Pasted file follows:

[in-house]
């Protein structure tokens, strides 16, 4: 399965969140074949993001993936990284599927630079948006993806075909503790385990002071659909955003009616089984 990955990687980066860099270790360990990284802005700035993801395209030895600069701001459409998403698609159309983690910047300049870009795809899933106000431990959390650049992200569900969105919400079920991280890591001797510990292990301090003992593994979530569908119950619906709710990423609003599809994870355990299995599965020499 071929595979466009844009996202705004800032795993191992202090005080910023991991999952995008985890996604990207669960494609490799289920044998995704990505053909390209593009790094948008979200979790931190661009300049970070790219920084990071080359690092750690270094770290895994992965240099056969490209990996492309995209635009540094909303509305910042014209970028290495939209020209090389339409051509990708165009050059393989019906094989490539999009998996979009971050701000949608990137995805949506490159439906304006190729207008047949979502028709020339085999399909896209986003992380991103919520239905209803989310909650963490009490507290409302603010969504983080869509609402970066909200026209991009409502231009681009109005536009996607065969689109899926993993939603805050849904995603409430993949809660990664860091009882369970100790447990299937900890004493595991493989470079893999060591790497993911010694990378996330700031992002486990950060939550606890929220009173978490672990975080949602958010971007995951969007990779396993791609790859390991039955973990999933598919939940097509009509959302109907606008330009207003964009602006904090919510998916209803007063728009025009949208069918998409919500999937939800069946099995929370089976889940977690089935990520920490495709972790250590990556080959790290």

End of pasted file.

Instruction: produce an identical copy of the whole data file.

[in-house]
């Protein structure tokens, strides 16, 4: 399965969140074949993001993936990284599927630079948006993806075909503790385990002071659909955003009616089984 990955990687980066860099270790360990990284802005700035993801395209030895600069701001459409998403698609159309983690910047300049870009795809899933106000431990959390650049992200569900969105919400079920991280890591001797510990292990301090003992593994979530569908119950619906709710990423609003599809994870355990299995599965020499 071929595979466009844009996202705004800032795993191992202090005080910023991991999952995008985890996604990207669960494609490799289920044998995704990505053909390209593009790094948008979200979790931190661009300049970070790219920084990071080359690092750690270094770290895994992965240099056969490209990996492309995209635009540094909303509305910042014209970028290495939209020209090389339409051509990708165009050059393989019906094989490539999009998996979009971050701000949608990137995805949506490159439906304006190729207008047949979502028709020339085999399909896209986003992380991103919520239905209803989310909650963490009490507290409302603010969504983080869509609402970066909200026209991009409502231009681009109005536009996607065969689109899926993993939603805050849904995603409430993949809660990664860091009882369970100790447990299937900890004493595991493989470079893999060591790497993911010694990378996330700031992002486990950060939550606890929220009173978490672990975080949602958010971007995951969007990779396993791609790859390991039955973990999933598919939940097509009509959302109907606008330009207003964009602006904090919510998916209803007063728009025009949208069918998409919500999937939800069946099995929370089976889940977690089935990520920490495709972790250590990556080959790290």